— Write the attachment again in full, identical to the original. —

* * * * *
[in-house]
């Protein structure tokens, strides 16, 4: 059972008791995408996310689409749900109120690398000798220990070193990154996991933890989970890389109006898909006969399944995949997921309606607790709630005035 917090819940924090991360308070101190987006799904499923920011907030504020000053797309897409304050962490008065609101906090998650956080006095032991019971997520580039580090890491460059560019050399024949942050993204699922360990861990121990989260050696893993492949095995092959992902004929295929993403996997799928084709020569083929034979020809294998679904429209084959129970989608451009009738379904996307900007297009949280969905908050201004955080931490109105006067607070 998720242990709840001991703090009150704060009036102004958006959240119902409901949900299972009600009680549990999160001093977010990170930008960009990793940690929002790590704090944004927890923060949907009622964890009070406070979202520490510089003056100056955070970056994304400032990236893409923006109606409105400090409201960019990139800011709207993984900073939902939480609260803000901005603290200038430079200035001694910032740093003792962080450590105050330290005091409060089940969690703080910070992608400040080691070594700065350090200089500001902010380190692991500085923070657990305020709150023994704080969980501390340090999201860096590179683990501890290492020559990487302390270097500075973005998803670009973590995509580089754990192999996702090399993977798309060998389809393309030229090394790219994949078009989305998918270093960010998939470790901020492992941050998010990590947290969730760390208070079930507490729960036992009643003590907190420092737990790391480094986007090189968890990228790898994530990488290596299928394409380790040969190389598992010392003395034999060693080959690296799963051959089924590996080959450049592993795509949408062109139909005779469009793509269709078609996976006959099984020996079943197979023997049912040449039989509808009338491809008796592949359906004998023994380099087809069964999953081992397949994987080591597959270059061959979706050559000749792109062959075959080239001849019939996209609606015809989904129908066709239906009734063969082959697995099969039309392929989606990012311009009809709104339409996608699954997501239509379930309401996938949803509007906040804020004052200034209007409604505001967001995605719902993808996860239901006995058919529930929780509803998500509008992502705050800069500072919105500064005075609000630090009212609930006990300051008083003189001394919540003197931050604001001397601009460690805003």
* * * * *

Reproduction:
[in-house]
């Protein structure tokens, strides 16, 4: 059972008791995408996310689409749900109120690398000798220990070193990154996991933890989970890389109006898909006969399944995949997921309606607790709630005035 917090819940924090991360308070101190987006799904499923920011907030504020000053797309897409304050962490008065609101906090998650956080006095032991019971997520580039580090890491460059560019050399024949942050993204699922360990861990121990989260050696893993492949095995092959992902004929295929993403996997799928084709020569083929034979020809294998679904429209084959129970989608451009009738379904996307900007297009949280969905908050201004955080931490109105006067607070 998720242990709840001991703090009150704060009036102004958006959240119902409901949900299972009600009680549990999160001093977010990170930008960009990793940690929002790590704090944004927890923060949907009622964890009070406070979202520490510089003056100056955070970056994304400032990236893409923006109606409105400090409201960019990139800011709207993984900073939902939480609260803000901005603290200038430079200035001694910032740093003792962080450590105050330290005091409060089940969690703080910070992608400040080691070594700065350090200089500001902010380190692991500085923070657990305020709150023994704080969980501390340090999201860096590179683990501890290492020559990487302390270097500075973005998803670009973590995509580089754990192999996702090399993977798309060998389809393309030229090394790219994949078009989305998918270093960010998939470790901020492992941050998010990590947290969730760390208070079930507490729960036992009643003590907190420092737990790391480094986007090189968890990228790898994530990488290596299928394409380790040969190389598992010392003395034999060693080959690296799963051959089924590996080959450049592993795509949408062109139909005779469009793509269709078609996976006959099984020996079943197979023997049912040449039989509808009338491809008796592949359906004998023994380099087809069964999953081992397949994987080591597959270059061959979706050559000749792109062959075959080239001849019939996209609606015809989904129908066709239906009734063969082959697995099969039309392929989606990012311009009809709104339409996608699954997501239509379930309401996938949803509007906040804020004052200034209007409604505001967001995605719902993808996860239901006995058919529930929780509803998500509008992502705050800069500072919105500064005075609000630090009212609930006990300051008083003189001394919540003197931050604001001397601009460690805003």